Goal 3 - Natural Sciences

A minimum of nine credits, including two courses from two different disciplines.  One course must be a laboratory course.  

  Course # Course Name Credits  
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ASTR1000
Introduction to Astronomy (Goal 2 & 3)

This introductory course in astronomy focuses on the goal of learning the basic principles of astronomy, as well as being able to apply those principles to the study of various objects in our solar system, i.e. the solar planetary system, the sun, comets, asteroids, etc. Building rudimentary telescopes with lenses, studying celestial objects through a Schmidt-Cassegrain telescope, examination of various astronomical models, etc, provide in-class, lab-like experiences for students of the course. MnTC (Goal 3/NS and 2/CT); (3 Cr - 3 lect, 0 lab)

3
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BIOL1000
Biological Science (Goal 2 & 3)

This is a one-semester course is designed for students who do not plan to major in science. Emphasis is placed on the major biological principles and their relationship to man and ecology. Topics studied include the scientific method, characteristics of life, biological chemistry, cell structure and function, genetics, evolution, classification and ecology. MnTC (Goal 3/NS and Goal 2/CT); (3 Cr - 2 lect, 1 lab)

3
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BIOL1010
Principles of Environmental Science (Goal 3 & 10)

This course covers general ecological principles related to human impacts on the environment. Environmental problems including population, land use, resources, energy, water pollution, and air pollution will be addressed. MnTC (Goals 3/NS and 10/PE); (3 Cr - 2 lect, 1 lab)

Also satisfies: Goal 10 - People and the Environment

3
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BIOL1020
Current Topics in Biology (Goal 3 & 9)

This course is designed for students who do not plan to major in science. The primary, organizing themes of the course are centered upon learning the basic concepts and theories of life science integrated with issues of current interest and analyzing the current issues from the perspective of ethical and civic responsibility. Biological concepts and theories included in the course are the scientific method, biological molecules, cell biology, evolution, classification, genomics and genetics, ecology and environmental issues, and emerging infectious diseases. Thus the course introduces the concepts of biology and its applications essential to understanding life's parts and processes. Relevant ethical theories will be introduced and applied to the current issues discussed. Due to the nature of the course, the current issues will vary. An overall course objective is to acquaint the student with biologically related current issues that have profound, ethical social, and/or moral implications for each citizen and for our society as a whole. Upon completing the course, the student should have a basic understanding of the issues raised (i.e. basic information about the biology involved), have an ability to critically analyze and discuss the issues, be able to articulate a position on appropriate issues, and support the position. The student will also gain experience in utilizing library and /or Internet research resources. This course also is activity-centered and includes lab-like activities including environmental analysis, case study analysis, biochemical testing for biological molecules, practicing techniques associated with DNA extraction and fingerprinting, microscopic study of prokaryotic and eukaryotic cells, population projections, cloning DNA, identifying structures and processes of mitosis and meiosis, and additional lab-like activities as appropriate to the topics studied. MnTC (Goals 3/NS and 9/EC); (3 Cr - 3 lect, 0 lab)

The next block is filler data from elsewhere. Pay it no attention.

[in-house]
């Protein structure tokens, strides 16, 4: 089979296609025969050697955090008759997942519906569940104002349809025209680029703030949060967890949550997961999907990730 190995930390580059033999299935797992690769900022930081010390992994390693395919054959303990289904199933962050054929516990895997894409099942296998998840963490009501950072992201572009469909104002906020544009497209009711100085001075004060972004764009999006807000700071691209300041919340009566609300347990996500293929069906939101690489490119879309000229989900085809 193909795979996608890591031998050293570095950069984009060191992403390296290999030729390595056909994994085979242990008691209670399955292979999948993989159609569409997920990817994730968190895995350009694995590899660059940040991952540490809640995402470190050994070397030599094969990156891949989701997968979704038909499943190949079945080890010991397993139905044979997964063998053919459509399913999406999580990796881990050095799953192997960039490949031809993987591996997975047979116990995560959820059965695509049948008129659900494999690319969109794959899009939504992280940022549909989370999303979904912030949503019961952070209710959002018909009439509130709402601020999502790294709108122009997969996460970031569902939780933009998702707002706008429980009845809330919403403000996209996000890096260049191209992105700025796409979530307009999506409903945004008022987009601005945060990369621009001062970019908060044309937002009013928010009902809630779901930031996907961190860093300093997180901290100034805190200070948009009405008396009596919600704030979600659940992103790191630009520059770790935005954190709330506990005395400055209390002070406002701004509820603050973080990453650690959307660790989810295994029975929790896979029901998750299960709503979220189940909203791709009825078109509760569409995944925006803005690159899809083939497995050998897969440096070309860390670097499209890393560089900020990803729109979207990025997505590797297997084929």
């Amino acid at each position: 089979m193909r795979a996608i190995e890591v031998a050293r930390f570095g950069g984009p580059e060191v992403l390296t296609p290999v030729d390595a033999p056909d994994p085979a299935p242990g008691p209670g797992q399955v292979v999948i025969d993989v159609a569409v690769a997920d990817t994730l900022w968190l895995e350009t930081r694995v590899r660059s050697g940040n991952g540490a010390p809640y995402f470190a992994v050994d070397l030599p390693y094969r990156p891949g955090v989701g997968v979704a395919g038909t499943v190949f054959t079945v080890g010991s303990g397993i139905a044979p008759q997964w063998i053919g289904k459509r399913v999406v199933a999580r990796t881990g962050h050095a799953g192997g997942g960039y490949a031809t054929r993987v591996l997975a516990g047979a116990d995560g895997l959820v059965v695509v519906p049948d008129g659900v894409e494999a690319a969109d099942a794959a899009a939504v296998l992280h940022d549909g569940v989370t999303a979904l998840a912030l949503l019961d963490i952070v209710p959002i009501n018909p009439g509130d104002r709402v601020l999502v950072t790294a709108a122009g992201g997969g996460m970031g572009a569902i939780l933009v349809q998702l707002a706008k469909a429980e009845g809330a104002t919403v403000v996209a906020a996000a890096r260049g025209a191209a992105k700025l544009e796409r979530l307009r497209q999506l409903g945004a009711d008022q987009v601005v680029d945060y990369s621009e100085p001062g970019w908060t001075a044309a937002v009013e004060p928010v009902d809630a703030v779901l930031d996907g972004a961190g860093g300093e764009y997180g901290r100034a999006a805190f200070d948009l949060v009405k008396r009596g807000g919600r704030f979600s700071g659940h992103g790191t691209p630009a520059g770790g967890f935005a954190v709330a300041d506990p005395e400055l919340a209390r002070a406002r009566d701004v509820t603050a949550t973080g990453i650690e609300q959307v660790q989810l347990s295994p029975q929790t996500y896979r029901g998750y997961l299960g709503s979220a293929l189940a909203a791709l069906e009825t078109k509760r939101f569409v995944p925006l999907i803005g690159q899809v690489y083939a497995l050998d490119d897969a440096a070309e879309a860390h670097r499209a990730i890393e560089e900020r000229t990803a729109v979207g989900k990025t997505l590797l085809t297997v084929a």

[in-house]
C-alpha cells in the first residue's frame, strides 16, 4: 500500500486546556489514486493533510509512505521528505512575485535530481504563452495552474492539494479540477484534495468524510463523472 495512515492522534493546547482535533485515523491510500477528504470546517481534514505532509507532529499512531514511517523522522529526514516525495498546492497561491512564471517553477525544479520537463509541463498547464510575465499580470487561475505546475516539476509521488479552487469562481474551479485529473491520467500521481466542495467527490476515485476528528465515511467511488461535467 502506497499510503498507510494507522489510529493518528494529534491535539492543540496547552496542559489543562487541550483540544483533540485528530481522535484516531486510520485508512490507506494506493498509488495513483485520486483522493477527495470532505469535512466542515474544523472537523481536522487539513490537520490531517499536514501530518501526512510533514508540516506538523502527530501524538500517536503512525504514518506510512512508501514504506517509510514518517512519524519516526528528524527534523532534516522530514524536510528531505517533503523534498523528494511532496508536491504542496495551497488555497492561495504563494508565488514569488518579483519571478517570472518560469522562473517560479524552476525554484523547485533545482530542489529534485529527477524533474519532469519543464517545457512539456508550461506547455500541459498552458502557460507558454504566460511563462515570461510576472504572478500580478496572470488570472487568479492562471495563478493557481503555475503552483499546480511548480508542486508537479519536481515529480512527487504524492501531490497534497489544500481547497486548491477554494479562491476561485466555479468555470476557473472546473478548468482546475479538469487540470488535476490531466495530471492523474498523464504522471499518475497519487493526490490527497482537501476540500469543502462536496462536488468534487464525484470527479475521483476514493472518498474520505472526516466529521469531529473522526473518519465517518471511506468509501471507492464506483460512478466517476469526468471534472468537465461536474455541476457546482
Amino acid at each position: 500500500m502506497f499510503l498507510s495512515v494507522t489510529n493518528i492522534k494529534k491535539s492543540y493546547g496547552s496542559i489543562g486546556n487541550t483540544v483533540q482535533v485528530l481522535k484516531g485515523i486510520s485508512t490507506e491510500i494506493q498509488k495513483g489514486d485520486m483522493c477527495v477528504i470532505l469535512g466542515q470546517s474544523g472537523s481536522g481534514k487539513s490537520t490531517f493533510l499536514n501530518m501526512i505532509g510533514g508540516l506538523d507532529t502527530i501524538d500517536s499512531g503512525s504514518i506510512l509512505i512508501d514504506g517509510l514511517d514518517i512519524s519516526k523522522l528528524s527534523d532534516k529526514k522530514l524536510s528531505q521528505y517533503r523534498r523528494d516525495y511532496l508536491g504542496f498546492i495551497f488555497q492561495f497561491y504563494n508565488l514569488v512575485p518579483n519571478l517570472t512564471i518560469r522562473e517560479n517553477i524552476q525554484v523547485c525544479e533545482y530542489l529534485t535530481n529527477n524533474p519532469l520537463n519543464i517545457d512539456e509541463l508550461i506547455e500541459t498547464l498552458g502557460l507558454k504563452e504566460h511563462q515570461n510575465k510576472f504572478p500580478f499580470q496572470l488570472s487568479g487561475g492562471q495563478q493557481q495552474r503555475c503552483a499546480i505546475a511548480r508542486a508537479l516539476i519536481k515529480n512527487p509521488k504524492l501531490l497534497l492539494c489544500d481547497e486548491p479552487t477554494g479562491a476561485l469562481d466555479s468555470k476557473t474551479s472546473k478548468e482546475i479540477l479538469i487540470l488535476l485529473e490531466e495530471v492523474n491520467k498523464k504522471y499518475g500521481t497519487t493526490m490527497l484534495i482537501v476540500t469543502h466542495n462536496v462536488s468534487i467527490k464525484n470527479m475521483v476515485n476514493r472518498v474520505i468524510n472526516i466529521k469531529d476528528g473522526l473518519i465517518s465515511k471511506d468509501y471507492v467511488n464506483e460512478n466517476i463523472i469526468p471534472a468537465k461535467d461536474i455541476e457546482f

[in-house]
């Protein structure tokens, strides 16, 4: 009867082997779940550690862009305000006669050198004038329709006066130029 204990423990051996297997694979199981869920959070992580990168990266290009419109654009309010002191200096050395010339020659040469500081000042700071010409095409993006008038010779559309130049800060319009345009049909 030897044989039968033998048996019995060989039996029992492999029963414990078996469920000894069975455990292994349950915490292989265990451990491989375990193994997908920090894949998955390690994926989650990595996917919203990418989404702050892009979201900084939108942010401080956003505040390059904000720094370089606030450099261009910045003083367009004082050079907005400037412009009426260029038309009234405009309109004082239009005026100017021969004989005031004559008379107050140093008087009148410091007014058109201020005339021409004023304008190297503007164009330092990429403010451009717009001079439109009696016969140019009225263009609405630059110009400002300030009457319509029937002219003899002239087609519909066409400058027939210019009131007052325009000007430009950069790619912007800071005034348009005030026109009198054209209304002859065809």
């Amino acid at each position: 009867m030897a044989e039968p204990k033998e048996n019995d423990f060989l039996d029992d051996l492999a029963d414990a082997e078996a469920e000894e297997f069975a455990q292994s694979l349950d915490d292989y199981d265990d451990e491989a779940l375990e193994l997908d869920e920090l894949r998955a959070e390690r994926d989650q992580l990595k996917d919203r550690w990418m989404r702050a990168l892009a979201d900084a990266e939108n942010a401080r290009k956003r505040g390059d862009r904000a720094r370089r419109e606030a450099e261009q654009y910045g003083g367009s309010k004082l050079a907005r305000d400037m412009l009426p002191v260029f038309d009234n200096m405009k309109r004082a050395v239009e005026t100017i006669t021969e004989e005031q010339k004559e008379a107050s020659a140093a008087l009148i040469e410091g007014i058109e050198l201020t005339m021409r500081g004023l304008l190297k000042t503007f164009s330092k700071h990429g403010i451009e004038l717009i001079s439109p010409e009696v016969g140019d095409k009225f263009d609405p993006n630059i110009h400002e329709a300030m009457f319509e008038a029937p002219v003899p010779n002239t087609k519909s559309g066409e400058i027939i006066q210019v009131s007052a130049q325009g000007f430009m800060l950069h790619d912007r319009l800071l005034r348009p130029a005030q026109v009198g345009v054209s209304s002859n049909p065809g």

Also satisfies: Goal 9 - Ethical & Civic Responsibility

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BIOL1030
Human Biology (Goal 2 & 3)

This course is an introductory study of human biology. The scientific method, biological molecules, and cell biology will be studied as a foundation to learning human histology (the study of tissues) and organ systems. Each human organ system will be investigated to develop an understanding of its contribution to the human body. Current health and social issues, and other diseases related to human biology, will also be studied. MnTC (Goals 3/NS and 2/CT); (3 Cr - 2 lect, 1 lab) BIOL

3
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BIOL1040
Biology of Women (Goal 3 & 7)